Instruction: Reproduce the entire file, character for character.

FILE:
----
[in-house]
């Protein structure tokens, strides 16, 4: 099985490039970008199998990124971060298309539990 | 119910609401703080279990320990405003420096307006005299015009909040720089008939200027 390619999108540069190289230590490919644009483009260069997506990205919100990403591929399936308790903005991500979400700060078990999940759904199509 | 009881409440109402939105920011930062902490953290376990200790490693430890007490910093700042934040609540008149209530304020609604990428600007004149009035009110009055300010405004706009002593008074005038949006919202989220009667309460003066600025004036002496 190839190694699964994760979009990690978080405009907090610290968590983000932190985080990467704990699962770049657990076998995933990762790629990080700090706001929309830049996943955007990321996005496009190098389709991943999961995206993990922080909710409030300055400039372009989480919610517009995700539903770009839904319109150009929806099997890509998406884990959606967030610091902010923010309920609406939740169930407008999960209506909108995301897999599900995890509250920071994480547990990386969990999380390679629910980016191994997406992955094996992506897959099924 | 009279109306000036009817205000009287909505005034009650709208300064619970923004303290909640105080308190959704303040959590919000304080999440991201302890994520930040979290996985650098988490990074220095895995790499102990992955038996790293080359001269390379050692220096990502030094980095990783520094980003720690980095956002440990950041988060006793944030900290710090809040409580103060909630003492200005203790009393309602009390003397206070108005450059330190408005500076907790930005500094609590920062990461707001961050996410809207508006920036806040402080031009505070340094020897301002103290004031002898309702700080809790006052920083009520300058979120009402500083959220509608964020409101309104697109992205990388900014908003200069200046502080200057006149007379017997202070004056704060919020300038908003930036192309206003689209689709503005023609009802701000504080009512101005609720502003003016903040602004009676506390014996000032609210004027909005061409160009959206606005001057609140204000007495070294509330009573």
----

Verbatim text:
[in-house]
């Protein structure tokens, strides 16, 4: 099985490039970008199998990124971060298309539990 | 119910609401703080279990320990405003420096307006005299015009909040720089008939200027 390619999108540069190289230590490919644009483009260069997506990205919100990403591929399936308790903005991500979400700060078990999940759904199509 | 009881409440109402939105920011930062902490953290376990200790490693430890007490910093700042934040609540008149209530304020609604990428600007004149009035009110009055300010405004706009002593008074005038949006919202989220009667309460003066600025004036002496 190839190694699964994760979009990690978080405009907090610290968590983000932190985080990467704990699962770049657990076998995933990762790629990080700090706001929309830049996943955007990321996005496009190098389709991943999961995206993990922080909710409030300055400039372009989480919610517009995700539903770009839904319109150009929806099997890509998406884990959606967030610091902010923010309920609406939740169930407008999960209506909108995301897999599900995890509250920071994480547990990386969990999380390679629910980016191994997406992955094996992506897959099924 | 009279109306000036009817205000009287909505005034009650709208300064619970923004303290909640105080308190959704303040959590919000304080999440991201302890994520930040979290996985650098988490990074220095895995790499102990992955038996790293080359001269390379050692220096990502030094980095990783520094980003720690980095956002440990950041988060006793944030900290710090809040409580103060909630003492200005203790009393309602009390003397206070108005450059330190408005500076907790930005500094609590920062990461707001961050996410809207508006920036806040402080031009505070340094020897301002103290004031002898309702700080809790006052920083009520300058979120009402500083959220509608964020409101309104697109992205990388900014908003200069200046502080200057006149007379017997202070004056704060919020300038908003930036192309206003689209689709503005023609009802701000504080009512101005609720502003003016903040602004009676506390014996000032609210004027909005061409160009959206606005001057609140204000007495070294509330009573």